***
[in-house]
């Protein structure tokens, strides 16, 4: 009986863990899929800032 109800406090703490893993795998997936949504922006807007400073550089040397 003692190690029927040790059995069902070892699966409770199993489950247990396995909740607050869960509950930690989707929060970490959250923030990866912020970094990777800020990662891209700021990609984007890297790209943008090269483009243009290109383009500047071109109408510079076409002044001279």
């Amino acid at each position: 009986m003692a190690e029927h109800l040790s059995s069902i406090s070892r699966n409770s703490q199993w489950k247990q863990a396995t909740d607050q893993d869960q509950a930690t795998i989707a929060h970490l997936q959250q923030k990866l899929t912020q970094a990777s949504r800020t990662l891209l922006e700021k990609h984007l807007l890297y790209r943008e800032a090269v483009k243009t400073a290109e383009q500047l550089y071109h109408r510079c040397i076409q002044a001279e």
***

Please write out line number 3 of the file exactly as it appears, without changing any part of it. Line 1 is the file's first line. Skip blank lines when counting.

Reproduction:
């Amino acid at each position: 009986m003692a190690e029927h109800l040790s059995s069902i406090s070892r699966n409770s703490q199993w489950k247990q863990a396995t909740d607050q893993d869960q509950a930690t795998i989707a929060h970490l997936q959250q923030k990866l899929t912020q970094a990777s949504r800020t990662l891209l922006e700021k990609h984007l807007l890297y790209r943008e800032a090269v483009k243009t400073a290109e383009q500047l550089y071109h109408r510079c040397i076409q002044a001279e």